OAKLAND, Calif. — After a season of ups and downs, constant adjustments and, even questions about whether he could still be that dominant pitcher, Justin Verlander left no doubts he is every bit an ace for the Detroit Tigers.
The AL Central champions rode their star right-hander back to the AL championship series after he pitched another spectacular Game 5 clincher in the division series at Oakland, carrying a no-hit bid into the seventh inning of a 3-0 victory Thursday night.
“Big-game pitcher, that’s something people want to talk about. I just go out there when my team needs me the most,” Verlander said. “That’s what I’ve worked so hard for this year, to be able to get to this point.”
With a 13-12 regular-season record, Verlander had just one victory in his final 10 starts and the Tigers lost in nine of those outings. Nobody is thinking about any of that now that Detroit moved a step closer to a return trip to the World Series.
Miguel Cabrera provided all the offense Verlander needed with one sweet swing, hitting a two-run homer in the fourth against rookie Sonny Gray as Detroit eliminated the A’s again.
“We won the game, that’s all it’s about,” Cabrera said. “We want to win a World Series, man, that’s our goal.”
Joaquin Benoit retired Seth Smith on a fly ball with two on in the ninth to close out the deciding game of the series. The Tigers became the first team to reach the ALCS in three straight years since the New York Yankees reached four years in a row from 1998-2001.
Verlander gave up a clean, two-out single to Yoenis Cespedes in the seventh to end his chance at the third no-hitter in postseason history. The hit hardly fazed him, however.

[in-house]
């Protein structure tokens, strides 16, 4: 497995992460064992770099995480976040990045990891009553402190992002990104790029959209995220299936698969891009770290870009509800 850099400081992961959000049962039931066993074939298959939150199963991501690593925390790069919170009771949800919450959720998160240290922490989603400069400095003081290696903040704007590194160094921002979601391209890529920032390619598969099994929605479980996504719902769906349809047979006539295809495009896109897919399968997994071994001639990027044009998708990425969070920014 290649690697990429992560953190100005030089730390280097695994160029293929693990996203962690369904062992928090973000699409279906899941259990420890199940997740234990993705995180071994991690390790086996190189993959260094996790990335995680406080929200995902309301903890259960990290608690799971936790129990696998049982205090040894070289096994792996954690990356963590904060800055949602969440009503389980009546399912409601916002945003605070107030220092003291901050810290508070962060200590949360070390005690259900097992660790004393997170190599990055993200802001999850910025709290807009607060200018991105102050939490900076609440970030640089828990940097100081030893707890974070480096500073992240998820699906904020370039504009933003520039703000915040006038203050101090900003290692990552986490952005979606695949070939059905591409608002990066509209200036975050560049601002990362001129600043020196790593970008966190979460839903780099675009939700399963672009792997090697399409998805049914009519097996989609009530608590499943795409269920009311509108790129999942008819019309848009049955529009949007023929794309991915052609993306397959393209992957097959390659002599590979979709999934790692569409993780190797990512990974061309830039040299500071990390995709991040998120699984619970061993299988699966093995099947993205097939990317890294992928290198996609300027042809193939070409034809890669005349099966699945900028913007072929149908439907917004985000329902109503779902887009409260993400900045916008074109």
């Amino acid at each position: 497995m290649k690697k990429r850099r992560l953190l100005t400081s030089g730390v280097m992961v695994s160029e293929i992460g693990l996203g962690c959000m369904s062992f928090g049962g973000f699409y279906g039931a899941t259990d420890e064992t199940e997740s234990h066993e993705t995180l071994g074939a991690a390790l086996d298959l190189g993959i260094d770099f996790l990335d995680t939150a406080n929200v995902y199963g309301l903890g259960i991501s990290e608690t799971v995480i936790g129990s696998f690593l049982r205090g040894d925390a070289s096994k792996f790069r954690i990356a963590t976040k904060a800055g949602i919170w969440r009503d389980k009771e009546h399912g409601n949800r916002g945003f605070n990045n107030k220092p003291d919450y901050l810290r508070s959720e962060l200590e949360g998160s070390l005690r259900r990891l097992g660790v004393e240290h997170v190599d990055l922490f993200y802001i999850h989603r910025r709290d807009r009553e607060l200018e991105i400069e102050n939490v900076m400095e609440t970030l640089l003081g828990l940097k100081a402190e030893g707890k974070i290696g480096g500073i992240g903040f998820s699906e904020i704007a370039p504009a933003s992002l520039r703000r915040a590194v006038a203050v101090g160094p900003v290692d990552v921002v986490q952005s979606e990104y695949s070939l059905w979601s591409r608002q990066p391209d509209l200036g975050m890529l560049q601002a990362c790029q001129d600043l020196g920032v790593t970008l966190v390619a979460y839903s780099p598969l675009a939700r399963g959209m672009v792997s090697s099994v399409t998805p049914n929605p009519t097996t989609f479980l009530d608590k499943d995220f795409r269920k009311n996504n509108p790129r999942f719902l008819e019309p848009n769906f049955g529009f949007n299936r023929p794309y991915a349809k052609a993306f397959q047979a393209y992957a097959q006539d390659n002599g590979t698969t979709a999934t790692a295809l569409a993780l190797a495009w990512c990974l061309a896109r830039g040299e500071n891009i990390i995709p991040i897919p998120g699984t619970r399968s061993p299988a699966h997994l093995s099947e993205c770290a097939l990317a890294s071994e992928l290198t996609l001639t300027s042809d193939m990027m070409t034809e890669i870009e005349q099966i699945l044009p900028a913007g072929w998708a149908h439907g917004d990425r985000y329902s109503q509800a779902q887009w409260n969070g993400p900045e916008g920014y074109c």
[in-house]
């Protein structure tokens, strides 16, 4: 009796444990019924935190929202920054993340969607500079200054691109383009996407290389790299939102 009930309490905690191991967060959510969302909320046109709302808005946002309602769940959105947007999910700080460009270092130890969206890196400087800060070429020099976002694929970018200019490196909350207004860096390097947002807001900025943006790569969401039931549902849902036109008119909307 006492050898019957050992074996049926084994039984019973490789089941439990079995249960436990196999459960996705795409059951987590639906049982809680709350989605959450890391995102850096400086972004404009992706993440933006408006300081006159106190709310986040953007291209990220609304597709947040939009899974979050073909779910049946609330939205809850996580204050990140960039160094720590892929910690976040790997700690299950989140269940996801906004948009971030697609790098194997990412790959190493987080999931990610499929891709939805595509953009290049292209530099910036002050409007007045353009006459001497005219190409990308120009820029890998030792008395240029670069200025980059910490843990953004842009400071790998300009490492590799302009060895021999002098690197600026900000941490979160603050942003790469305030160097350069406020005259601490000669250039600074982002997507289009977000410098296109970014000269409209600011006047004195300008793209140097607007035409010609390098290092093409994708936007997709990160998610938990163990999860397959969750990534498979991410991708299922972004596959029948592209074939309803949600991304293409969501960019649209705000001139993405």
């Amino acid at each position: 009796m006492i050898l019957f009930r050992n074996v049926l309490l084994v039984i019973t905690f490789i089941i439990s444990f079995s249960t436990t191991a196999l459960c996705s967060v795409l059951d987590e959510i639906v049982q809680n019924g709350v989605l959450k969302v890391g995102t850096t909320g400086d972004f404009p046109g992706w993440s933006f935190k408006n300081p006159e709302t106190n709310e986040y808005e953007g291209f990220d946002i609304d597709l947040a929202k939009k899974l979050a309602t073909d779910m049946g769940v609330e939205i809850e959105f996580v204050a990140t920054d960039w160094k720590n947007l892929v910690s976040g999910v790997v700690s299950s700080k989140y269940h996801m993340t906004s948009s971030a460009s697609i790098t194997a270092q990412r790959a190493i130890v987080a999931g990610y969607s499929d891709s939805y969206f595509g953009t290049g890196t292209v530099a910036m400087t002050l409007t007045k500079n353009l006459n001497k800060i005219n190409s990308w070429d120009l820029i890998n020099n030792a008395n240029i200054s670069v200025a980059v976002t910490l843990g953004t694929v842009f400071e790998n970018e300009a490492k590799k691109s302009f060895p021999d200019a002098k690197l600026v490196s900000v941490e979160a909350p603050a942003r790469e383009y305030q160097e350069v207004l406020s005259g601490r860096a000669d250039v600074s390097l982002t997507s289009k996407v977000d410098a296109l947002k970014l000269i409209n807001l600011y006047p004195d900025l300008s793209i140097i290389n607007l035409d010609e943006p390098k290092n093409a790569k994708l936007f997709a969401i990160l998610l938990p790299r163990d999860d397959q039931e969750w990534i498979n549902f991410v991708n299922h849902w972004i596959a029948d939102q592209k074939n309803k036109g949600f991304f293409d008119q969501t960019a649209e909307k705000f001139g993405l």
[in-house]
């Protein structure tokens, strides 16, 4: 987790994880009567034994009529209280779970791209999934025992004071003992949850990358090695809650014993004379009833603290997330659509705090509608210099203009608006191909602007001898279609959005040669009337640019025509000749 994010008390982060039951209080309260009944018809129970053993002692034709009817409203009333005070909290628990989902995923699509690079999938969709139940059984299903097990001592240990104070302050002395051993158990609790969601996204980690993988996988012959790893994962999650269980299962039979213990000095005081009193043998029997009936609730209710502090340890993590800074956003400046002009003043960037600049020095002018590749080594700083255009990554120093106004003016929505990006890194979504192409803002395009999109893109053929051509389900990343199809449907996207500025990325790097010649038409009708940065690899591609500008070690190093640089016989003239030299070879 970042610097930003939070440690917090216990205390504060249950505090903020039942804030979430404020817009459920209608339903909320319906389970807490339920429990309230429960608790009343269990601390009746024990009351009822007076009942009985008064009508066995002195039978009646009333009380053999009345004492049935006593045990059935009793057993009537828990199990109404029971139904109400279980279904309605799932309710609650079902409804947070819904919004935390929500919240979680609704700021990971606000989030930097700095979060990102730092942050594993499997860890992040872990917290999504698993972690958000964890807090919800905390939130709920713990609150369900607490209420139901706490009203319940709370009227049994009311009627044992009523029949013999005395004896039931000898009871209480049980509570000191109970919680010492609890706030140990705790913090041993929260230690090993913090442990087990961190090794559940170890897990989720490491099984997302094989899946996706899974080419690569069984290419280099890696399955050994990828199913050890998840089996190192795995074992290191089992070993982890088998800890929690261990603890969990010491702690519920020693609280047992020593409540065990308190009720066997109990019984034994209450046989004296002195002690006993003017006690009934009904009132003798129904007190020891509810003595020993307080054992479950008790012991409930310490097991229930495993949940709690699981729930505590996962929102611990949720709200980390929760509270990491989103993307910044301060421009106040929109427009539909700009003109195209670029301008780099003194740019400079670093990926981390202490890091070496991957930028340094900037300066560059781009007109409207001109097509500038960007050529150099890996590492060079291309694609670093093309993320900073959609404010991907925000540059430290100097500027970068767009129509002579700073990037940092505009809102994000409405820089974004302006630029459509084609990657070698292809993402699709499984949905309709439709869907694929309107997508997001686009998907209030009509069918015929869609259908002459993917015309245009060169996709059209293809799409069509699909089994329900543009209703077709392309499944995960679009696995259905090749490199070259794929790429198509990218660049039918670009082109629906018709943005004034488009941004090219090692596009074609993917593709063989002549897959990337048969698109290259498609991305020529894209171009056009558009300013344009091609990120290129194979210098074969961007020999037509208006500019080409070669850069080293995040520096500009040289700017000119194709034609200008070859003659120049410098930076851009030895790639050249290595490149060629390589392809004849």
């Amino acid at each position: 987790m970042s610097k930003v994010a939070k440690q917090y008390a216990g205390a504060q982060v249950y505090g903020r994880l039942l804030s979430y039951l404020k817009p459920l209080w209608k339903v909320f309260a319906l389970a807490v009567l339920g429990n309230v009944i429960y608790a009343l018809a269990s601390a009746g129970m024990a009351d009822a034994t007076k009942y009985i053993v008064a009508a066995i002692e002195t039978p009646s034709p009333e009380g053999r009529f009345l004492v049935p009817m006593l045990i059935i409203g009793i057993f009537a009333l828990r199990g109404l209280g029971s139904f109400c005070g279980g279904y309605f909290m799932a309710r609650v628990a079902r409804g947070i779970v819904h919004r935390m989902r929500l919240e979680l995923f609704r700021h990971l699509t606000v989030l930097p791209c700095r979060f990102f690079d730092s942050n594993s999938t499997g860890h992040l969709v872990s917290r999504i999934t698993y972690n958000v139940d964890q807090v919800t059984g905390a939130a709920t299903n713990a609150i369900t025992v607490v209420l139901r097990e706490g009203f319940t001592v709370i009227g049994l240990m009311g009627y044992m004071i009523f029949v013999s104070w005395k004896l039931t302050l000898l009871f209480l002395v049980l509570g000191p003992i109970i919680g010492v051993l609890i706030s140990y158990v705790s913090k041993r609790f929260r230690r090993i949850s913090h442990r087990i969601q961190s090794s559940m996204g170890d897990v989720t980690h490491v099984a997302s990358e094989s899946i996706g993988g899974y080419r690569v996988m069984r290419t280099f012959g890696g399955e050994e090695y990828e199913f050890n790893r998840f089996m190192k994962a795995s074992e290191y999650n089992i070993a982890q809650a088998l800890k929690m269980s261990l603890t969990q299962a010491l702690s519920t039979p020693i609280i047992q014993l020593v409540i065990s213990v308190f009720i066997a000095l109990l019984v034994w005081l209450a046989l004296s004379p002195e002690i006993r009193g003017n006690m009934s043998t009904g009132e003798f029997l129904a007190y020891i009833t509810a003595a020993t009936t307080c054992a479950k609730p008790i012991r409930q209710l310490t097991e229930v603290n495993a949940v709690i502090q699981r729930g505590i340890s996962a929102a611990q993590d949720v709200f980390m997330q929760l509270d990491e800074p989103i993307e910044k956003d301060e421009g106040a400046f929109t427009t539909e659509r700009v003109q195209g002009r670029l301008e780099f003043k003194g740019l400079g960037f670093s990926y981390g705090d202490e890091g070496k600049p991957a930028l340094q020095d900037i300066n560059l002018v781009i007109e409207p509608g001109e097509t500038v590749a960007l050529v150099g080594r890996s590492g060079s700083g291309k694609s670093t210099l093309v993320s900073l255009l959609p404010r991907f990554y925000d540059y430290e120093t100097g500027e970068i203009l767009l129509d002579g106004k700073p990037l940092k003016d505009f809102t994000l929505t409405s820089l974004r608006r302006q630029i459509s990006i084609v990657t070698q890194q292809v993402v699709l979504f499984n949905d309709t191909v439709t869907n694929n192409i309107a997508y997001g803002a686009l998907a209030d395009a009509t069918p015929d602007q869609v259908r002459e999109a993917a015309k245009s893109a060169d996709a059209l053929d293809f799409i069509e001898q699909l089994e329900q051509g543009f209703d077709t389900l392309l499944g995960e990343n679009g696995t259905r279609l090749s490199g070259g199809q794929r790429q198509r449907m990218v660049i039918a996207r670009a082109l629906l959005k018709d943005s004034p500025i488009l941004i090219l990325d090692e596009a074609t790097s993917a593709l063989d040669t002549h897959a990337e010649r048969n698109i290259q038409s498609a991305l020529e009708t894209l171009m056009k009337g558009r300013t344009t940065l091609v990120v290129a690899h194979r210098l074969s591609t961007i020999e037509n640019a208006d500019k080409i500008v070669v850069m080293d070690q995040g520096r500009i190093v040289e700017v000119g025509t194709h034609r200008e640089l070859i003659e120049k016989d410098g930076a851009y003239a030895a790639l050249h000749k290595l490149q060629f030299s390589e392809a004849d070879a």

“We got pretty close there, seven innings is pretty unbelievable,” catcher Alex Avila said. “To be honest, I thought we had a chance. He had the stuff for it, he had no-hit stuff.”
On a night he allowed only two hits and three baserunners in eight innings, Verlander made it a postseason-record 30 straight scoreless innings against one team since Coco Crisp hit a leadoff home run for the A’s in Game 1 last October.
Aching slugger Cabrera connected in the fourth, a drive into the left-field seats for his first homer since Sept. 17 and just his third extra-base hit in 99 at-bats. That ended a 20-inning scoreless streak by the Tigers at the Coliseum.
Gray danced with danger from the start with stuff not nearly as crisp as just five nights before when he matched zeros with the 2011 AL MVP and Cy Young Award winner.
Verlander didn’t allow a baserunner until Josh Reddick drew a one-out walk in the sixth — but the no-hit bid remained until Cespedes’ single the next inning. The hardest hit ball was a fly to the center field warning track by Stephen Vogt in the sixth.
“Everything about it is frustrating. We’re a better team than that,” Vogt said. “We deserved better. We just didn’t get it done.”
Verlander struck out 10, giving him 21 Ks in these two starts. He has 43 strikeouts in his four playoff outings against Oakland the past two years.
“He was on it early,” A’s manager Bob Melvin said. “We weren’t getting very good swings on him. I thought maybe when it started to get darker, we would get better swings, but he kept throwing fastballs. Surprising how many fastballs he threw that we swung through, because we’re a very good fastball hitting team.”
Gray, meanwhile, looked overmatched this time. He wiped his brow and never got comfortable. Then, he broke his left thumb on Prince Fielder’s fifth-inning comebacker. Melvin went with Gray over 18-game winner and 40-year-old Bartolo Colon, who yielded three first-inning runs to lose Game 1.
The 23-year-old Gray, pitching to chants of “Sonny! Sonny!” in his 12th career start, returned for the sixth inning at 92 pitches, but was done once he allowed consecutive singles to Victor Martinez and Jhonny Peralta. Omar Infante then drove in the third run with a fielder’s choice grounder off Dan Otero.
“Obviously the fastball command wasn’t there and everything wasn’t as sharp as you’d like,” Gray said.